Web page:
How to grow Nepeta common name Cat Mint

Nepeta is a reliable perennial, very hardy and tolerant of all conditions it returns reliably each year. Catmint produces clouds of soft blue and mauve in a garden and is a viable alternative to Lavender where the growing conditions are not suitable for Lavender.  The fact that Nepeta is tolerant of most growing conditions including partial shade, dry and drought areas means it is useful for more difficult spots in the garden. 

There are some less common varieties  of Catmint which  have  white and occasionally yellow flowers, such as N.govaniana. Cat mint will tolerate wetter conditions where Lavender will not; to thrive Lavender requires much drier conditions than Catmint, especially over winter. Lavender will struggle on heavier wet ground as a Mediterranean plant it needs to be dry, well drained and sunny; contrast Catmint which will grow almost anywhere.  Nepeta is native to a number of habitats and so is less fussy where it grows. Catmint will grow in sun or partial shade and in both moist and dry soils. If you are looking for a similar colour scheme to Lavender, but conditions are too wet, Nepeta is a good alternative. It is also long flowering and sometimes produces a second flush of flowers. 

The larger species Nepeta faassenii 'Six Hills Giant' will sprawl and can go a bit thin in the middle; to avoid this you can either stake the plant,  or as Catmint responds well to the Chelsea Chop, reduce its size earlier in the year. In late May or early June, depending on the spring, cut catmint back by about a third. This will delay flowering slightly and make for a more compact shrub.

Once planted Nepeta is really easy to establish. It has the added bonus of being very attractive to bees and pollinators, walk past a clump on a warm day and it will be buzzing with the sound of bees.  It is a plant which thrives in almost any conditions and does not need feeding which can make it leggy. Apart from bees it does attract cats, who love it. If you are not a cat lover and don't want sections of your plant rolled on, insert a few sticks, which will be hidden by the plant growth and serve to deter cats from taking a roll in the Nepeta. If you like cats you may just want to sit by and watch them go bonkers for the cat mint, making a bee line for it and rolling about.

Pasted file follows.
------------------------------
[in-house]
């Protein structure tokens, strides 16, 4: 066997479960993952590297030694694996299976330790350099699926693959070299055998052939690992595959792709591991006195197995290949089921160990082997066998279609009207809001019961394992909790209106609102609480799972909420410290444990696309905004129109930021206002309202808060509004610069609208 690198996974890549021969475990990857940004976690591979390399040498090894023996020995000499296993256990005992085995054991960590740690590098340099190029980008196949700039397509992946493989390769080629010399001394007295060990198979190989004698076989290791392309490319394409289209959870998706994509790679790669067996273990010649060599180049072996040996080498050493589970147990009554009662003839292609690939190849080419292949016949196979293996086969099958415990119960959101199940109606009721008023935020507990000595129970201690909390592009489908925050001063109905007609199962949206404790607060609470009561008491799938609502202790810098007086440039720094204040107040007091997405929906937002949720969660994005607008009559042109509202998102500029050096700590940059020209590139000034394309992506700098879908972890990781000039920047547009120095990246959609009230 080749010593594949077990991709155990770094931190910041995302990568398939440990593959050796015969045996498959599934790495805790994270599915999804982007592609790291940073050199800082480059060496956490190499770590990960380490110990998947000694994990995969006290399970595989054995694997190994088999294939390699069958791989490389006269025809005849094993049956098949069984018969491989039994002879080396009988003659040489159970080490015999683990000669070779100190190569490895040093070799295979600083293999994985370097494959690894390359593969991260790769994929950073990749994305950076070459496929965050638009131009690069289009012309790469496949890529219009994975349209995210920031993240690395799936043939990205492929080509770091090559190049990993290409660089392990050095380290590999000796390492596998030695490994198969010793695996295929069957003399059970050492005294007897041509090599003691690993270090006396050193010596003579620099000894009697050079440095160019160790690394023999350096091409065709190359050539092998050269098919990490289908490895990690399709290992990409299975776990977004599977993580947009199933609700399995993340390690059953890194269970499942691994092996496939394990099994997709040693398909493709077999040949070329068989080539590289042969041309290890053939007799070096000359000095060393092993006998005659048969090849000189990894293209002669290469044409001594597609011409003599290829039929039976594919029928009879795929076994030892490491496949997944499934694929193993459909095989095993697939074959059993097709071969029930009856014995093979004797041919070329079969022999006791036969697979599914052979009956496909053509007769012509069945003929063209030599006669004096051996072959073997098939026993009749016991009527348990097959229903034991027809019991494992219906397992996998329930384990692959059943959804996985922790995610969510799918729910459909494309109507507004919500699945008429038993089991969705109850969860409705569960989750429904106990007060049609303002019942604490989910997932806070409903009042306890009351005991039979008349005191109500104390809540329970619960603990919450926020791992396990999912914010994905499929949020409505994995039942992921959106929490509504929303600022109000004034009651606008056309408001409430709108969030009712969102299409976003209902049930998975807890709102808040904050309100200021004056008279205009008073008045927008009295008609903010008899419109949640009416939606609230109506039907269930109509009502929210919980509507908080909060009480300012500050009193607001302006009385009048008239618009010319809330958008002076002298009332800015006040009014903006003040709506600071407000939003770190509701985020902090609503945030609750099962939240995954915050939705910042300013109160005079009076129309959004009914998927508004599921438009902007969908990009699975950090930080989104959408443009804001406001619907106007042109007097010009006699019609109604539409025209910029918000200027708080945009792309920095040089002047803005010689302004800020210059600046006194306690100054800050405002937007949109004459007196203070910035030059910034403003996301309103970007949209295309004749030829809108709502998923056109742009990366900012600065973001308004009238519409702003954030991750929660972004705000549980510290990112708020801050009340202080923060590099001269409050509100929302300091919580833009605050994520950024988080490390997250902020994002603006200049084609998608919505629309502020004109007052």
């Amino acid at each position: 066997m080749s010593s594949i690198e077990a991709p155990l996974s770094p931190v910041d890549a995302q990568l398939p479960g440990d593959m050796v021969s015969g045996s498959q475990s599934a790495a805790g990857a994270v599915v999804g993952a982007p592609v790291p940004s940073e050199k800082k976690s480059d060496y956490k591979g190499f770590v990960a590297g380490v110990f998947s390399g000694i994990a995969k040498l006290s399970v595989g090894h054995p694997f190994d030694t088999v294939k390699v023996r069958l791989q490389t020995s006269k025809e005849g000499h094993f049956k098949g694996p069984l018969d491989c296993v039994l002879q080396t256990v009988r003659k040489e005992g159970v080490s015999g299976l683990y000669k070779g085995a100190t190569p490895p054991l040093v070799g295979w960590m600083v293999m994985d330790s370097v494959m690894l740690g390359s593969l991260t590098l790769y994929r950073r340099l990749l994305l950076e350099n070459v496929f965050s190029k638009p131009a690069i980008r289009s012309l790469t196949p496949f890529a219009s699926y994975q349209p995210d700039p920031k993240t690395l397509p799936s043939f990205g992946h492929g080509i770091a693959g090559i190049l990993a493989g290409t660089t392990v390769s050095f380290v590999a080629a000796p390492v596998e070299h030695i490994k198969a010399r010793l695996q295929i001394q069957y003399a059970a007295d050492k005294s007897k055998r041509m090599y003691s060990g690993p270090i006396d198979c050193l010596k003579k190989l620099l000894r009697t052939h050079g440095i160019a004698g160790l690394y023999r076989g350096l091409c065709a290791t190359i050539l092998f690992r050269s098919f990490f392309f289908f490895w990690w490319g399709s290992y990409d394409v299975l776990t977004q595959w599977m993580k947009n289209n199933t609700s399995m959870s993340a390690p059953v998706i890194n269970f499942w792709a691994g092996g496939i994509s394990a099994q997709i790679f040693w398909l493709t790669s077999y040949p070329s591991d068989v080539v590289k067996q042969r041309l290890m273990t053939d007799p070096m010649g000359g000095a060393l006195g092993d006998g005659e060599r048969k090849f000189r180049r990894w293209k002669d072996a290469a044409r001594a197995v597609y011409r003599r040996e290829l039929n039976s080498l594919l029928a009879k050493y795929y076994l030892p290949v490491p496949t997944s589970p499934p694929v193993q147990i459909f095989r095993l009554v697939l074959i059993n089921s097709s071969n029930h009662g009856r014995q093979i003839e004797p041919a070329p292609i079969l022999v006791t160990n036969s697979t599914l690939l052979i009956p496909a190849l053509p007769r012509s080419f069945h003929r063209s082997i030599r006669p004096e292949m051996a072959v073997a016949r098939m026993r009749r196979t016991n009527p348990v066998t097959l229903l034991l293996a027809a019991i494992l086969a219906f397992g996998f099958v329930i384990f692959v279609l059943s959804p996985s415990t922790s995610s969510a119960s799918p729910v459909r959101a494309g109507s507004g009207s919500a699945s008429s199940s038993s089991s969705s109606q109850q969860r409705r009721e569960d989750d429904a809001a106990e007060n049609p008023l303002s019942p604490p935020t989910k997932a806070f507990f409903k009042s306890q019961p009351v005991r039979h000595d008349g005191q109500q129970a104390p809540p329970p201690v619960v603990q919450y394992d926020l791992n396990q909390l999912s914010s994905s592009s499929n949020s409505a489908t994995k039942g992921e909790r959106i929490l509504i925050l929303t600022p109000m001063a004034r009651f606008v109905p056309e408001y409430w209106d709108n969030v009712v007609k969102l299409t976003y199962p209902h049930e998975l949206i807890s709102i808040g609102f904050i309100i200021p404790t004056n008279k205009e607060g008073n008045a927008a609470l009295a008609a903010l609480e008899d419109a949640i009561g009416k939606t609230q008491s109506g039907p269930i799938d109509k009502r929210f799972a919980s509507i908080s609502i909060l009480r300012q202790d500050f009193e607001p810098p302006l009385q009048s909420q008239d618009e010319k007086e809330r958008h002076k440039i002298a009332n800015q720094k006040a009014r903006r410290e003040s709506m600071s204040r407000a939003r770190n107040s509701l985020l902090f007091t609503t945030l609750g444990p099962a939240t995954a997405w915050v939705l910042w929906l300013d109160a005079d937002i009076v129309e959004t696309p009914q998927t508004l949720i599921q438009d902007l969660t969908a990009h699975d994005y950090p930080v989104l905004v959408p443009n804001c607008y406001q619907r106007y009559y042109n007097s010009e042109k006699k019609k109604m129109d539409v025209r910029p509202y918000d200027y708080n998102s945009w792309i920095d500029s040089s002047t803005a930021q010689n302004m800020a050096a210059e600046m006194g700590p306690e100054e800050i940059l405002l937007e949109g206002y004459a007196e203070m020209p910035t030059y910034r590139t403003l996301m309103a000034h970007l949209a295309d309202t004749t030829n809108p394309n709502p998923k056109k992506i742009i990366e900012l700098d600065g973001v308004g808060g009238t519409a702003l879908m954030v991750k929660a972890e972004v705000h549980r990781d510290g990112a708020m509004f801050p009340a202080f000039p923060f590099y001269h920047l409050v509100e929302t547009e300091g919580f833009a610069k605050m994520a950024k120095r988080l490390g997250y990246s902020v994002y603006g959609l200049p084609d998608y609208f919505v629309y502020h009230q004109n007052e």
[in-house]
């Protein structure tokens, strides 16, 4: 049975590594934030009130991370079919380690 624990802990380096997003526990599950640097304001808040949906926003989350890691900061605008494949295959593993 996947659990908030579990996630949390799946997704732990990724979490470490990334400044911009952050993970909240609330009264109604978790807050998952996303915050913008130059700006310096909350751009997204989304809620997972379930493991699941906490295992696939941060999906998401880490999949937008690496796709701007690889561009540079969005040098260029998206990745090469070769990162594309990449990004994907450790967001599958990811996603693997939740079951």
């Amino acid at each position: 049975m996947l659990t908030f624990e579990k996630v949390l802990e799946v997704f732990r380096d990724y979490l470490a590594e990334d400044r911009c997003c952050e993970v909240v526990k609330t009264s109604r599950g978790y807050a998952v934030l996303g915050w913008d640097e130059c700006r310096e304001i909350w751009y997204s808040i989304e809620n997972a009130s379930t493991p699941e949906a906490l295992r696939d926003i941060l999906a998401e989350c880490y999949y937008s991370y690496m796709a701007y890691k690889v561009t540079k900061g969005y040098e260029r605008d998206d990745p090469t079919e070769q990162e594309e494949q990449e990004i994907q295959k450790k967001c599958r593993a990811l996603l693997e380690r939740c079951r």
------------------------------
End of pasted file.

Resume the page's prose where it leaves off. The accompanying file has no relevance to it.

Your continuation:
Nepeta is best cut back after flowering, and when doing so, if you look carefully at the plant you will see newer growth which foliage has a fresh look contrasted against the tired older foliage. I cut back just the old foliage, let the new growth through and this may also produce a small late flush of flowers, if the summer is good. 

The intensity of the blue fades after flowering and its worth shearing off the dead heads as it will often throw up some new flower shoots.  Catmint is a very tough plant.  An easy garden plant which rewards year after year, drought tolerant and requires minimal maintenance.  

Catmint it is a much under-estimated plant which has lovely aromatic foliage, spikes of soft blue flowers, and is so easy to grow hardly any advice needed.

Best Varieties of Nepta to Grow

One of the tallest varieties of Nepeta is N. Six Hills Giant which reaches 90cms, (3ft) and because of its size, and to prevent it sprawling may benefit from being staked. 

N fassenii has the AGM with pale lavender flowers and grows up to around 45cms (18")

Nepeta 'Neptune' is a compact variety growing to just 30 cms (1ft)

N. racemosa  'Walkers Low' is very similar to Six Hills Giant except smaller growing to 60 cms (2ft)

N. racemosa 'Snowflake' as the name suggests has white flowers.

 

Plants to go with Nepeta - Cat Mint

There is also a variety commonly used in hanging baskets, Nepeta glechoma 'Variegata', N hederacea also known as variegated ground ivy, which has very pretty delicate mauve flowers early in the year, see centre image below.  Even though this variety is fairly universally used in summer bedding arrangements trailing down from hanging baskets and tubs, it is in fact fully hardy and can be overwintered.  

Catmint blends well with many plants because of its soft blues flower spikes. Nepeta looks good with Hemerocallis (Day Lilly) centre image and contrasts well with Alchemilla (lady's Mantle,)image below right. It can also be planted similarly to lavender repeated throughout the border.  Cat mint mixes well with roses, and most cottage garden plants. The image above left was taken at Birmingham Botanical gardens where Nepeta was used to good effect in many parts of the garden.   

Planting combination Nepeta and Artemisia

 Silver Planting combination Nepeta and Artemisia

N.hederaces Variegata the Nepeta used for bedding

N.hederaces 'Variegata'  used in bedding

Soft blue Nepeta with frothy lime green Alchemilla

Soft blue Nepeta combined with frothy lime green Alchemilla